There is a hole in the wall of Uphaar Grand cinema complex that keeps growing every year.
Much like the rabbit hole into which Alice fell, taking her on a journey into an unreal world, this hole takes you into a world that once was. What greets you is an eerie silence and the dust of 21 years; broken bottles, ruined seats, burnt cars; ashes and shadows.
Uphaar cinema, in the heart of south Delhi’s Green Park, is one of the “most expensive” case properties in Delhi. The cinema had its last show on the evening of Friday, the 13th, in June 1997. That evening, a fire broke out in the transformer on the basement, spread to the cars parked nearby and trapped over a 150 movie-goers in the first and second floors. Unable to escape, 59 perished in the fire that evening. Over a hundred were injured.
Twenty-one years have passed.
The building owners have been convicted. One of them, sentenced to a year in prison, was released last year after completing his jail term.
The cinema complex is sealed, but the hole in the building’s wall is large enough for vagabonds and the city’s homeless to enter at will.
Last week, HT correspondent Prawesh Lama and lensman Sanchit Khanna, too, entered the hole.
Outside the complex, a man warns us as we try to enter. “Those drug addicts will attack you with blades. Don’t go inside. They have made it their space.”
Under the seats on the first floor of the hall, next to the screen, are packets of chips left by the movie-goers on that fateful evening. The first floor suffered the most damage in the fire.
It is dark inside. There are no lights— every electrical wire inside the building has been removed. There is not a single wire in the transformers either. The power supply was snapped that night 21 years ago. One of the dangling cables in the basement had started the fire. The cars that caught fire in the basement though, are burnt and rusted. They remain parked as they were that evening. The heavy monsoon this year ensures that water drips even from the walls.
The Pepsi soft drink bottles are strewn on the floor of the main hall. Some of them were never opened. Strewn across the hall, in the balcony, below the seats, the washrooms are shoes. Shoes covered with 21 years of soot. Over 150 movie-goers that evening had fled in panic when smoke started billowing from the basement. There are shoes even in the toilets and the balcony — signs of men, women and children fleeing to the washroom to escape death and suffocation.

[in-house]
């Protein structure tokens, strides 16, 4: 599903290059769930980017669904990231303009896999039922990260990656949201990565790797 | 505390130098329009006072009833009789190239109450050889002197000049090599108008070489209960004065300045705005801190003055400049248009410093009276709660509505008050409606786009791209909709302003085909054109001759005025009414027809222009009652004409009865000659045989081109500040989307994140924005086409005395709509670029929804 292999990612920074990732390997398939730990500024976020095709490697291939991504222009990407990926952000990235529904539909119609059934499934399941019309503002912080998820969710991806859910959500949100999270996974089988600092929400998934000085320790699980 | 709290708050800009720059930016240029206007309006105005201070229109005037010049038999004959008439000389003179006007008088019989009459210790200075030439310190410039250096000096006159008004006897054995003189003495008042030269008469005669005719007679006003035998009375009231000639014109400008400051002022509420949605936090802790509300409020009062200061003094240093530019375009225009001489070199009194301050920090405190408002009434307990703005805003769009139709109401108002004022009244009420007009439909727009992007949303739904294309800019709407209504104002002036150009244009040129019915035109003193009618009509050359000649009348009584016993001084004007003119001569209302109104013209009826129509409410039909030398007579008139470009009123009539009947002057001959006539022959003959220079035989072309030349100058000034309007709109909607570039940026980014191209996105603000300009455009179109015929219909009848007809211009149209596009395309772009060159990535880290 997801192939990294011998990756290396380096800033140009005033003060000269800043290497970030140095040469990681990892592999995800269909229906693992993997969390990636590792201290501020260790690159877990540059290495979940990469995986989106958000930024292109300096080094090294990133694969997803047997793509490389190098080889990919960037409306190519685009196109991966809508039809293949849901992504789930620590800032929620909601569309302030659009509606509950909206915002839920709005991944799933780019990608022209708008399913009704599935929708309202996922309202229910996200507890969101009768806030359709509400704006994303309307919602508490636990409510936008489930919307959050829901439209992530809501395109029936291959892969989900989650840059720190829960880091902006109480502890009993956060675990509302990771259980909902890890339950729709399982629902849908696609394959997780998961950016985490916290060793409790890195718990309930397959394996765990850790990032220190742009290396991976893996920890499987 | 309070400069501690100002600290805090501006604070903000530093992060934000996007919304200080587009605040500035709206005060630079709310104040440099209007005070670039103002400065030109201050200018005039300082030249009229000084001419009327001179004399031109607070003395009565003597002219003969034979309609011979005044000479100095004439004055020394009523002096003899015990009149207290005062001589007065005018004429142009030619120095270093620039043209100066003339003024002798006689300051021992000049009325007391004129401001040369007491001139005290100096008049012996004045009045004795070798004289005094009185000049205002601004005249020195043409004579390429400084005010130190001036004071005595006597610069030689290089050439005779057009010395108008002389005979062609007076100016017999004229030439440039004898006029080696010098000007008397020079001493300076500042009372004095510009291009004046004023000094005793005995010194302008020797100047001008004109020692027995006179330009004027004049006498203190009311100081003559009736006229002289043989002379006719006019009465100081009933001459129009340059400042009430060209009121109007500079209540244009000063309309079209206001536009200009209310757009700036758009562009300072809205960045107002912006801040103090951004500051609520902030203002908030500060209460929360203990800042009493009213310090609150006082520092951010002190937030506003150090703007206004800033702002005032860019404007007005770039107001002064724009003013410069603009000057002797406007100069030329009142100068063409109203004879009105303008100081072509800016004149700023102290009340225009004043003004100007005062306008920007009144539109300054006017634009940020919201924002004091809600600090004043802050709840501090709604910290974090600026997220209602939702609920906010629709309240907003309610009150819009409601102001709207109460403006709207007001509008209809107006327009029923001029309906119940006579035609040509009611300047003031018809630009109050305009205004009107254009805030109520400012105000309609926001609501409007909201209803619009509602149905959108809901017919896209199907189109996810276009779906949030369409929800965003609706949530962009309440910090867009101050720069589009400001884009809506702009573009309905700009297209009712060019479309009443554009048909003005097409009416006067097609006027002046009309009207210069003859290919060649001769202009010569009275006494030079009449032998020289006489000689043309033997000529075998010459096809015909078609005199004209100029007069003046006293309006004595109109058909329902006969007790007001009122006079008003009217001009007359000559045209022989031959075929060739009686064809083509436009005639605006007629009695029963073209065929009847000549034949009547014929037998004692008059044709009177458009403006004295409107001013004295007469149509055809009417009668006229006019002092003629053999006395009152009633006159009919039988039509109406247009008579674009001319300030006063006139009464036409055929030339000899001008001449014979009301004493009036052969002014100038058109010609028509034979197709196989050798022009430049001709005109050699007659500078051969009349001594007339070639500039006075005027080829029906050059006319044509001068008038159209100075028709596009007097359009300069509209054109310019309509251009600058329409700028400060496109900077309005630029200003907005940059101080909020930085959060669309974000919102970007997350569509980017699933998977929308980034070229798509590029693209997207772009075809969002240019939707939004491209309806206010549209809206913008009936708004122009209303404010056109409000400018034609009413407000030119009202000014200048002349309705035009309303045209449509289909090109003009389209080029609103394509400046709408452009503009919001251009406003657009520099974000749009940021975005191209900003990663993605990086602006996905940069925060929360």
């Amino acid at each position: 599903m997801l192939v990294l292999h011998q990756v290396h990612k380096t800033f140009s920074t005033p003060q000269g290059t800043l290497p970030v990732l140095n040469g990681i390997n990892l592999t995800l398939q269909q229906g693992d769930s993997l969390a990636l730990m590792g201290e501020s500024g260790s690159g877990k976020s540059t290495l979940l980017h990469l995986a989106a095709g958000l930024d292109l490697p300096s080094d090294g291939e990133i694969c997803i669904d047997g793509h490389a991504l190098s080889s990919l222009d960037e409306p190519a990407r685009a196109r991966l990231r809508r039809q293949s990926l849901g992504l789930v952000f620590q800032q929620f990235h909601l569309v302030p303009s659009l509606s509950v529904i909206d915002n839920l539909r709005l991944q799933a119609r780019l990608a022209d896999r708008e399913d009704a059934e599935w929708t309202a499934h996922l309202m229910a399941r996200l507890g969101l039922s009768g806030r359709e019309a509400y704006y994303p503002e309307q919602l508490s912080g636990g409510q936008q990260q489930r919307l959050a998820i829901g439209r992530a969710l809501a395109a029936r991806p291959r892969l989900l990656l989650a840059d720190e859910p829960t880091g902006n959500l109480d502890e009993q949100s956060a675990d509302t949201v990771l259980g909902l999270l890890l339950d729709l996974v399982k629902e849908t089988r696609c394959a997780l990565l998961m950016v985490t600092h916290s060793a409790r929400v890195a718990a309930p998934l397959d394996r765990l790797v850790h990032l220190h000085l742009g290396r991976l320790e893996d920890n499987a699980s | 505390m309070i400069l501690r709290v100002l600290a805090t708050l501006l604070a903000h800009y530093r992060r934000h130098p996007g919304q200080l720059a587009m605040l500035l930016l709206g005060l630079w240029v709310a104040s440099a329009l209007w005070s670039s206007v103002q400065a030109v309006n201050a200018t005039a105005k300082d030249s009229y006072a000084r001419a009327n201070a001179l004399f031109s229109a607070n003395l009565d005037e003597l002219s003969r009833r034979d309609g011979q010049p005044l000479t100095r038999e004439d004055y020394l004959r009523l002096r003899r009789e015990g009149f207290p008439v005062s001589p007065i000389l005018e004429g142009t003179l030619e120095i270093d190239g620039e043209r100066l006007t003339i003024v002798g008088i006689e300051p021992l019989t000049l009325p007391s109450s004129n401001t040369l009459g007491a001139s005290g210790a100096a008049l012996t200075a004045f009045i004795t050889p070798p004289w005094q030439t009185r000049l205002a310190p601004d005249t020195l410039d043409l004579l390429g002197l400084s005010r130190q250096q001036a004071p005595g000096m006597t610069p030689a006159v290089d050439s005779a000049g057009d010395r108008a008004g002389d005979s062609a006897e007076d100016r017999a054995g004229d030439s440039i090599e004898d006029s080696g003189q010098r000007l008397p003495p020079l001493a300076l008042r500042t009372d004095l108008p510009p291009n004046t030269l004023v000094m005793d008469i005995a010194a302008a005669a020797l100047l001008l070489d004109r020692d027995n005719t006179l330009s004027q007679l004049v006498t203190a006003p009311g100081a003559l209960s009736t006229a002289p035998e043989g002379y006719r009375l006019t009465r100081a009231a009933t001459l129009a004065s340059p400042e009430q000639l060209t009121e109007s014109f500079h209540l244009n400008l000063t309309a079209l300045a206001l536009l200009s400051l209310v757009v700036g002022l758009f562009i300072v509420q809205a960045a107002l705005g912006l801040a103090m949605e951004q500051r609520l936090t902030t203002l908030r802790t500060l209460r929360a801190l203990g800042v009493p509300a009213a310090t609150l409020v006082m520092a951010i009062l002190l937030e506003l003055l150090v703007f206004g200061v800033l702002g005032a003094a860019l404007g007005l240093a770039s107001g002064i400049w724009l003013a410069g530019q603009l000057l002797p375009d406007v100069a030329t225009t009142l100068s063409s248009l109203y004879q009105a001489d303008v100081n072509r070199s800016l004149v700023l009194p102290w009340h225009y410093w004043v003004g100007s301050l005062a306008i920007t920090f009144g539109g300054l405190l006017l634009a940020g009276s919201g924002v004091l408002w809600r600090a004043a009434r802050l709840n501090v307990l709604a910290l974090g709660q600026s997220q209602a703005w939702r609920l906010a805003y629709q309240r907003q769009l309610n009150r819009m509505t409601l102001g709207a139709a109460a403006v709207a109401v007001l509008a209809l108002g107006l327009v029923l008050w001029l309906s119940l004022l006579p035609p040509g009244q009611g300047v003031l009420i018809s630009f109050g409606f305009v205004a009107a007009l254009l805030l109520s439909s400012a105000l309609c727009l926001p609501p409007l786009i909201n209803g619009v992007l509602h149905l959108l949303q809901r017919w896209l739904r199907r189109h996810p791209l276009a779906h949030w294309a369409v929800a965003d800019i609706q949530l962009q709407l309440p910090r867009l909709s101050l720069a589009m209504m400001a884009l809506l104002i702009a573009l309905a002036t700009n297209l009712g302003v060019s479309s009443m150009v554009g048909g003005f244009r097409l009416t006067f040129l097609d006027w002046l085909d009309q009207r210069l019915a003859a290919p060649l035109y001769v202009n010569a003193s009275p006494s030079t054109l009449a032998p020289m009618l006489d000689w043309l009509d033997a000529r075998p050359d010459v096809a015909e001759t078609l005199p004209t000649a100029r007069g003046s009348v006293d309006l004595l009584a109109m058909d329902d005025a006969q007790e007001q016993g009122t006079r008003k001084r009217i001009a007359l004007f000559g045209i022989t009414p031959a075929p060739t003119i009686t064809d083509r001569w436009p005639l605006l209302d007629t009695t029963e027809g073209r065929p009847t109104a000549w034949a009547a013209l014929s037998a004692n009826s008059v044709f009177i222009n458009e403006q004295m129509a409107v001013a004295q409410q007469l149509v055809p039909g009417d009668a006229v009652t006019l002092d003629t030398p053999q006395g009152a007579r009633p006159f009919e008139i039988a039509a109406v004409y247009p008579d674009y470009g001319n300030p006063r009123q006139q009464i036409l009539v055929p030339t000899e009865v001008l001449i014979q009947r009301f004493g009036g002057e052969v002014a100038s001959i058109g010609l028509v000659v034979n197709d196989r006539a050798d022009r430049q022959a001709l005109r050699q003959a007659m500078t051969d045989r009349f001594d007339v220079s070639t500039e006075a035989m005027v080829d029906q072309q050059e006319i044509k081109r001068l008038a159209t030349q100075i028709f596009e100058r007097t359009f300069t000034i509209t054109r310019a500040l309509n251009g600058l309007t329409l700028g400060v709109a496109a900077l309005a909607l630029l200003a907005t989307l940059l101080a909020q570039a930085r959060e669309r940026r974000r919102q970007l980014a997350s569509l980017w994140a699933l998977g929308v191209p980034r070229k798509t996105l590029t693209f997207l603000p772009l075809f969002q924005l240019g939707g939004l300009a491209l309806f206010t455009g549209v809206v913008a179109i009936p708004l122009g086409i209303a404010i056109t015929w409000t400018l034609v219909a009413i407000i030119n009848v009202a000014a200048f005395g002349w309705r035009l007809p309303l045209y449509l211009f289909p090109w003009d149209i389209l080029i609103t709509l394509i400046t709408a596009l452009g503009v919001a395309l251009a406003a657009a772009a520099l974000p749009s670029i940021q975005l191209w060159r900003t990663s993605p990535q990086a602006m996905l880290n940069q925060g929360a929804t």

There are film rolls all around — on the floor, stairs, on seats and below them. The cushions are all worn and charred.
There are burnt matchsticks on the floor — but they don’t seem like they have been lying there for 21 years. A semi-burnt bright yellow poplar stick looks as though it was taken out only days ago. There are cigarette butts too — signs that vagabonds, the homeless and the druggies have made this building their home.
Film rolls hang over the crumbling railing of the staircase.
(Sanchit Khanna/HT PHOTO)
As have the stray dogs that leap out from corners, the minute our camera’s flash lights up the cinema hall, even if only for a fraction of a second.
The 2,570 square yard complex is worth at least Rs 150 crore, according to the current market rates. In November 2016, the Ansal brothers approached the court seeking permission to reopen the cinema hall. The court is yet to list the matter.
On the first floor, there are offices – its doors wide open. On the table, in one of the offices are unsigned invitation cards that read: The Management Ansal Theatres and Club Hotels (P) Ltd takes pleasure in inviting you to enjoy the screening of the movie…
There is a large A4 size notebook turned into an attendance register dated January 1, 1997. It lists the names of the employees that year. There are film trade guide magazines. A February 1997 issue of the magazine has a cover story of a younger Salman Khan and his then yet-to-be-released movie Auzaar.
Lying on the ground are hundreds of visiting cards — the card of an assistant cinema manager with contact details and a 10-digit pager number. Yes, a pager. Cellphones were a rarity then. There are beer bottles too. Nobody knows how the beer bottles got there.
Until two years ago, a private security guard stood outside the complex, locals say. Now, there is no one except for the emptiness and the debris of that evening.
As we step out, a crowd has gathered outside. An onlooker asks,”Did you find anyone? Druggies come at night. What better place than a ruined building ?”
First Published: Sep 26, 2018 10:24 IST